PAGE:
BloggerCon IV Attracts Buzzing Group of Online Scribes

 
 
By Chris Preimesberger  |  Posted 2006-06-24 Email Print this article Print
 
 
 
 
 
 
 

Reporter's Notebook: A group of bloggers meet to discuss citizen journalism, the need for better blogging tools and more.

SAN FRANCISCO—BloggerCon IV: Now here is one event at which a person with a laptop computer can set it down on a table or chair in a roomful of strangers, go to get a cup of coffee or a bottle of water, and not have to worry about whether someone will run off with it in the meanwhile. Why? Because everyone else already has a laptop, and most of them are probably newer and better than the one youre leaving there, anyway. A buzzing crowd of about more than 200 bloggers took time off from their jobs, their vacations—and their regular blogging duties—on June 23 to attend the fourth BloggerCon event in the first-floor meeting room at CNet headquarters in the South of Market district. The event continues through June 24.
So, what were they all doing, starting at 8 oclock in the morning? Why, talking about blogging—and blogging at the same time, of course. Topics for general discussion included blogging tools, citizen journalism, blogging, standards for users, blogging and the emotional life of bloggers.
Click here to read about video blogging from Iraq. "Im surprised anybodys here this early," said one of the organizers, Sylvia Paull. "Bloggers arent usually morning people." But come they did, from as far away as Nashville (site of a past BloggerCon), and as close as one block away (Ziff Davis Media headquarters, at 101 Second Street).
Everything about this event was transparent, free and public, from the list of attendees to the free admission, free coffee and free bottles of water. There was plenty of free advice about good blogging publishers, good blogging tools and good recordingware for podcasts. There was nothing commercial about this event. No sponsors (except CNet, indirectly, which donated use of the room), no exhibit floor, no ads, no promoted products, no hawking salesmen. It was a true anti-conference. Phil Torrone of Make Magazine, who led the blogging tools discussion, made the point that "companies are not putting enough attention and money into showing people how to use products instead of just marketing and selling products." For example, he said, "Kodak made a camera with Wi-Fi, called the Easy Share camera ... it uploads images only to Kodak servers. It is neither easy, nor does it share," Torrone said. "But that didnt stop me from finding a workaround [so someone could upload to another server] and blogging about it." Should bloggers worry about RSS worms? Read more here. Blogging should be educational, informational and useful, Torrone said. "Things that most people take for granted, they really dont know about," he said. "Youd be surprised at how many people dont know what a right-click does. Right-click? Whats that? I do that and weird [stuff] comes up." Many participants at the conference said they wanted better blogging tools. "I built a coffee table once, and it took me longer to write and post the blog about the documentation of it than it took to build the table itself," one blogger said. "I want an automatic link-producing device, so I can set my cursor to embed the link into the post Im writing," said Jay Rosen, a journalism professor at NYU. "Just go somewhere, click and I have a link. That would be cool." Blog search engines werent favored. "Theyre overrun with spam," said another blogger. "BlogSpot is overrun, WordPress is even worse ... comments are full of links to garbage." The conference even featured a little music. There was the recorded, jazz-rock kind in between sessions. Someone tried to sing the Beatles "All You Need Is Love." And there was an impromptu live version of "Do the Hokey Pokey" to kick off the unusual proceedings, which were—naturally—blogged in real time via IRC (Internet Relay Chat). Sessions were immediately turned into MP3s, and they remain up on the event site. Some of the folk heroes of blogdom were in attendance, people like grassroots journalist Dan Gillmor, author of the best-selling "We the Media" in 2004. He also serves as the director of the Center for Citizen Media, a project affiliated with Harvard University and the University of California, Berkeley. "Yes, I am thinking of writing another book, but with a different take," Gillmor said. "By the way, We the Media is now out in paperback." Other notables present included organizers Dave Winer, Doc Searles and Rosen, veteran journalist Rafe Needleman, Broadband Mechanics CEO Marc Canter, Dori Smith of Backup Brain, BusinessWeeks Rob Hof, Lisa Williams, ZDNets Steve Gillmor and Dan Farber, and many more. Check out eWEEK.coms for more on IM and other collaboration technologies.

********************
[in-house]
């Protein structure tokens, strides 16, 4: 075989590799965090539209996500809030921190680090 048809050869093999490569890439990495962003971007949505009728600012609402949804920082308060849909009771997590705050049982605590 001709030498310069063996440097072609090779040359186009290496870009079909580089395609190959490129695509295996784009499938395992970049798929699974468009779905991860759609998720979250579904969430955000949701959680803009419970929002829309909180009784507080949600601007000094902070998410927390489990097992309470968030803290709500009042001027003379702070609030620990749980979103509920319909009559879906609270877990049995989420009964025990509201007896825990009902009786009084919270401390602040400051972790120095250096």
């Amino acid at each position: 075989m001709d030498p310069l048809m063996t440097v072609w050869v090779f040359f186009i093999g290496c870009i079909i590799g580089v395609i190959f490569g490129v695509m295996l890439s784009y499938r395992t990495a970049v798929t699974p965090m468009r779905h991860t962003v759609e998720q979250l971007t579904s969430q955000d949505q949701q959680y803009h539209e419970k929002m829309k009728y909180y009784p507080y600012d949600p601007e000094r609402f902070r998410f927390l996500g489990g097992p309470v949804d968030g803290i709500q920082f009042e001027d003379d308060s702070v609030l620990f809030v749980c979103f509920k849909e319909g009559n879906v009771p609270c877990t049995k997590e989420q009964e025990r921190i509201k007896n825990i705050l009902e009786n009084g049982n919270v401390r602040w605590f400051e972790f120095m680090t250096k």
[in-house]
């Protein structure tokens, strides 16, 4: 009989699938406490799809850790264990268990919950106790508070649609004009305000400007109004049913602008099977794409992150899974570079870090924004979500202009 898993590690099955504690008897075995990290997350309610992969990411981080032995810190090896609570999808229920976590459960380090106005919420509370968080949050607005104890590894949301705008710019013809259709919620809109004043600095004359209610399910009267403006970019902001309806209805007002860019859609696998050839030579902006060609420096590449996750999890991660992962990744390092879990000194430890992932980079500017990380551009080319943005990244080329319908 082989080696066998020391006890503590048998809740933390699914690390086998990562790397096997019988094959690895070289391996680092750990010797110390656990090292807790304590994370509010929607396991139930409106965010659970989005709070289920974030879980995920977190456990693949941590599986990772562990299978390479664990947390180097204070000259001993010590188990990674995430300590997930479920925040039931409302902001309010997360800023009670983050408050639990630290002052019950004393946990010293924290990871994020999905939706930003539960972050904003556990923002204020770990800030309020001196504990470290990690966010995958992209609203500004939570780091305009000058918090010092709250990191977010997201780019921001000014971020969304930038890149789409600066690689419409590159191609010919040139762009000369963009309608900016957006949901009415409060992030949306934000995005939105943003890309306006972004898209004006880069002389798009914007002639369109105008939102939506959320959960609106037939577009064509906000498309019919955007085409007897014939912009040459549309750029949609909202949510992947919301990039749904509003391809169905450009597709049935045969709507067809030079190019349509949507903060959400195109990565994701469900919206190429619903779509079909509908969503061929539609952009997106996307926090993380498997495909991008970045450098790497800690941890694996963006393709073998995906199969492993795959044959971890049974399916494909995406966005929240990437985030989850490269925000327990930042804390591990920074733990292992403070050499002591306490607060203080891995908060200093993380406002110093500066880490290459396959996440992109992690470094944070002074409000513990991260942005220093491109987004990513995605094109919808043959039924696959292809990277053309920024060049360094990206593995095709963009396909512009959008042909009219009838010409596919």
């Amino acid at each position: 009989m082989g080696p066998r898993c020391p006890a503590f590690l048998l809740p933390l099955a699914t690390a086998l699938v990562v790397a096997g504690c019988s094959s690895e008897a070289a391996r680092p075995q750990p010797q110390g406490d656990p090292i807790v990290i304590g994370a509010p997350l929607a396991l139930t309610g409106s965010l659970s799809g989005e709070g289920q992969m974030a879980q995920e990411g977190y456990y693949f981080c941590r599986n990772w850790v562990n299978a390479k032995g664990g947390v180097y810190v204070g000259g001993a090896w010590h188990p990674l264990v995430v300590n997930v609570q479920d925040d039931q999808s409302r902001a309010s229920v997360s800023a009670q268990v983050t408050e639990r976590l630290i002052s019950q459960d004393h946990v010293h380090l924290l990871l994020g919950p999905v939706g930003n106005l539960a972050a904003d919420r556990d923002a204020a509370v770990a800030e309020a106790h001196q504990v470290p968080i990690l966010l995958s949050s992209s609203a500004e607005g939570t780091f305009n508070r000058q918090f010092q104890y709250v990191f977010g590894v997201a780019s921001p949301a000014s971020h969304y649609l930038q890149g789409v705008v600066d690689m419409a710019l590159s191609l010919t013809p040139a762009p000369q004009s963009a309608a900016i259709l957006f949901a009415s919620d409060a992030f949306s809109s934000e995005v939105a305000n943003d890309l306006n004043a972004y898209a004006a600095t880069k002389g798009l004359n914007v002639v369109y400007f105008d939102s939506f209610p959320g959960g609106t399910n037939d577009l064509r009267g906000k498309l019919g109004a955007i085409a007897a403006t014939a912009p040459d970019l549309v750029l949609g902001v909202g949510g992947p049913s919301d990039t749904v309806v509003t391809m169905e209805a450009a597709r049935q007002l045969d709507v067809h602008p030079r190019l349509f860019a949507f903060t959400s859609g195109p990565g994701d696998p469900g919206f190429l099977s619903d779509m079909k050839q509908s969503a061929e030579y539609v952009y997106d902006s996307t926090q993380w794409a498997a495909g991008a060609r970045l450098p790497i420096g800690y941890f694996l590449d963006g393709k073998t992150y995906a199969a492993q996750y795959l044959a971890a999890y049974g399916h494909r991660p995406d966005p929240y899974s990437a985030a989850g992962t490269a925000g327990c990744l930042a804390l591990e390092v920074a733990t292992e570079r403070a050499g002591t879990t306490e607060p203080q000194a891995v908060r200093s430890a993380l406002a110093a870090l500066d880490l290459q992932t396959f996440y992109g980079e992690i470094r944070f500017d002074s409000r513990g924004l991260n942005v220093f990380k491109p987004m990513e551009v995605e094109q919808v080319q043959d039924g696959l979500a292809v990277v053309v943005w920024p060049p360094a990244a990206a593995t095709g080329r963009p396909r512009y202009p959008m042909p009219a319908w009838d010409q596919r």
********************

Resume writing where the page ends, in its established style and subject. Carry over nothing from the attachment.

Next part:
Chris Preimesberger Chris Preimesberger was named Editor-in-Chief of Features & Analysis at eWEEK in November 2011. Previously he served eWEEK as Senior Writer, covering a range of IT sectors that include data center systems, cloud computing, storage, virtualization, green IT, e-discovery and IT governance. His blog, Storage Station, is considered a go-to information source. Chris won a national Folio Award for magazine writing in November 2011 for a cover story on Salesforce.com and CEO-founder Marc Benioff, and he has served as a judge for the SIIA Codie Awards since 2005. In previous IT journalism, Chris was a founding editor of both IT Manager's Journal and DevX.com and was managing editor of Software Development magazine. His diverse resume also includes: sportswriter for the Los Angeles Daily News, covering NCAA and NBA basketball, television critic for the Palo Alto Times Tribune, and Sports Information Director at Stanford University. He has served as a correspondent for The Associated Press, covering Stanford and NCAA tournament basketball, since 1983. He has covered a number of major events, including the 1984 Democratic National Convention, a Presidential press conference at the White House in 1993, the Emmy Awards (three times), two Rose Bowls, the Fiesta Bowl, several NCAA men's and women's basketball tournaments, a Formula One Grand Prix auto race, a heavyweight boxing championship bout (Ali vs. Spinks, 1978), and the 1985 Super Bowl. A 1975 graduate of Pepperdine University in Malibu, Calif., Chris has won more than a dozen regional and national awards for his work. He and his wife, Rebecca, have four children and reside in Redwood City, Calif.Follow on Twitter: editingwhiz